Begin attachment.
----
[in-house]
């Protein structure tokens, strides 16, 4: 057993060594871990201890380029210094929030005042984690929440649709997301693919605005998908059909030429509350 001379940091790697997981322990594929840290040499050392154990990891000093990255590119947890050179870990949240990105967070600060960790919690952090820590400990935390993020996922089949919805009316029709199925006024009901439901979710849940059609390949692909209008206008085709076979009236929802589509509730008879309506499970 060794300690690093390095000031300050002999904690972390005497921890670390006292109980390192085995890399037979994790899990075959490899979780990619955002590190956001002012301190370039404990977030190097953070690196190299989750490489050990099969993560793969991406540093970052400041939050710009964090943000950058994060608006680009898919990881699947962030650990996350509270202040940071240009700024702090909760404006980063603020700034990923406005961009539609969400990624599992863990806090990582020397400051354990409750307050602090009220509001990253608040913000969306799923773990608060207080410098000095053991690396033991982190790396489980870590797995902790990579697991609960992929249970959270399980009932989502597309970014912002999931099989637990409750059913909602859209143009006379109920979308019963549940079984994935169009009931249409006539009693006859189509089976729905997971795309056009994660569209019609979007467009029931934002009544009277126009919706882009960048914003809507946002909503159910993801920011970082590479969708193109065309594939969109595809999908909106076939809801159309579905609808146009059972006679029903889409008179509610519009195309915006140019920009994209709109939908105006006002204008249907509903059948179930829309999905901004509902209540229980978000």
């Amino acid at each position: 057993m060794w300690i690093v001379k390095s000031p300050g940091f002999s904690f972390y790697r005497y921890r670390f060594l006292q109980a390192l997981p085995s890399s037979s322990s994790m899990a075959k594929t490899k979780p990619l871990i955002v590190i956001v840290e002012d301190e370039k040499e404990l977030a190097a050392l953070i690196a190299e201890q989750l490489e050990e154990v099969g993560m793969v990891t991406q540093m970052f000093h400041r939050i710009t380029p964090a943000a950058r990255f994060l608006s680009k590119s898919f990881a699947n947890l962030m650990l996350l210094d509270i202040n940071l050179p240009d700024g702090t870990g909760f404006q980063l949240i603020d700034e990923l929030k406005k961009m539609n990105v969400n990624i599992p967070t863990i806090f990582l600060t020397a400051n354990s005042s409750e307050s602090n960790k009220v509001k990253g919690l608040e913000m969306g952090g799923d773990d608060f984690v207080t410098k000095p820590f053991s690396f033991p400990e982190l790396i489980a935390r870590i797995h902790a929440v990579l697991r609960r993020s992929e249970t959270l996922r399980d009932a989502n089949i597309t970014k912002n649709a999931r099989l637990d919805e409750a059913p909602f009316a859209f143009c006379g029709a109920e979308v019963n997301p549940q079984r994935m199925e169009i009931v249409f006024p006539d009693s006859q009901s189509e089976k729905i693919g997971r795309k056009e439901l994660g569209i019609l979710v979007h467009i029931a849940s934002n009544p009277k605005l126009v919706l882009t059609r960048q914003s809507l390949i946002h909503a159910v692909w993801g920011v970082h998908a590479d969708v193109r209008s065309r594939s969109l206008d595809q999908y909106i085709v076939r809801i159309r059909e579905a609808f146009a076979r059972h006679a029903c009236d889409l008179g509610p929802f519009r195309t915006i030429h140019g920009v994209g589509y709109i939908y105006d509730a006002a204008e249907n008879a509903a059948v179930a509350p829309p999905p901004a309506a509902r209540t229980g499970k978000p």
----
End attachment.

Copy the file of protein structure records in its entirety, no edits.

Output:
[in-house]
């Protein structure tokens, strides 16, 4: 057993060594871990201890380029210094929030005042984690929440649709997301693919605005998908059909030429509350 001379940091790697997981322990594929840290040499050392154990990891000093990255590119947890050179870990949240990105967070600060960790919690952090820590400990935390993020996922089949919805009316029709199925006024009901439901979710849940059609390949692909209008206008085709076979009236929802589509509730008879309506499970 060794300690690093390095000031300050002999904690972390005497921890670390006292109980390192085995890399037979994790899990075959490899979780990619955002590190956001002012301190370039404990977030190097953070690196190299989750490489050990099969993560793969991406540093970052400041939050710009964090943000950058994060608006680009898919990881699947962030650990996350509270202040940071240009700024702090909760404006980063603020700034990923406005961009539609969400990624599992863990806090990582020397400051354990409750307050602090009220509001990253608040913000969306799923773990608060207080410098000095053991690396033991982190790396489980870590797995902790990579697991609960992929249970959270399980009932989502597309970014912002999931099989637990409750059913909602859209143009006379109920979308019963549940079984994935169009009931249409006539009693006859189509089976729905997971795309056009994660569209019609979007467009029931934002009544009277126009919706882009960048914003809507946002909503159910993801920011970082590479969708193109065309594939969109595809999908909106076939809801159309579905609808146009059972006679029903889409008179509610519009195309915006140019920009994209709109939908105006006002204008249907509903059948179930829309999905901004509902209540229980978000």
């Amino acid at each position: 057993m060794w300690i690093v001379k390095s000031p300050g940091f002999s904690f972390y790697r005497y921890r670390f060594l006292q109980a390192l997981p085995s890399s037979s322990s994790m899990a075959k594929t490899k979780p990619l871990i955002v590190i956001v840290e002012d301190e370039k040499e404990l977030a190097a050392l953070i690196a190299e201890q989750l490489e050990e154990v099969g993560m793969v990891t991406q540093m970052f000093h400041r939050i710009t380029p964090a943000a950058r990255f994060l608006s680009k590119s898919f990881a699947n947890l962030m650990l996350l210094d509270i202040n940071l050179p240009d700024g702090t870990g909760f404006q980063l949240i603020d700034e990923l929030k406005k961009m539609n990105v969400n990624i599992p967070t863990i806090f990582l600060t020397a400051n354990s005042s409750e307050s602090n960790k009220v509001k990253g919690l608040e913000m969306g952090g799923d773990d608060f984690v207080t410098k000095p820590f053991s690396f033991p400990e982190l790396i489980a935390r870590i797995h902790a929440v990579l697991r609960r993020s992929e249970t959270l996922r399980d009932a989502n089949i597309t970014k912002n649709a999931r099989l637990d919805e409750a059913p909602f009316a859209f143009c006379g029709a109920e979308v019963n997301p549940q079984r994935m199925e169009i009931v249409f006024p006539d009693s006859q009901s189509e089976k729905i693919g997971r795309k056009e439901l994660g569209i019609l979710v979007h467009i029931a849940s934002n009544p009277k605005l126009v919706l882009t059609r960048q914003s809507l390949i946002h909503a159910v692909w993801g920011v970082h998908a590479d969708v193109r209008s065309r594939s969109l206008d595809q999908y909106i085709v076939r809801i159309r059909e579905a609808f146009a076979r059972h006679a029903c009236d889409l008179g509610p929802f519009r195309t915006i030429h140019g920009v994209g589509y709109i939908y105006d509730a006002a204008e249907n008879a509903a059948v179930a509350p829309p999905p901004a309506a509902r209540t229980g499970k978000p």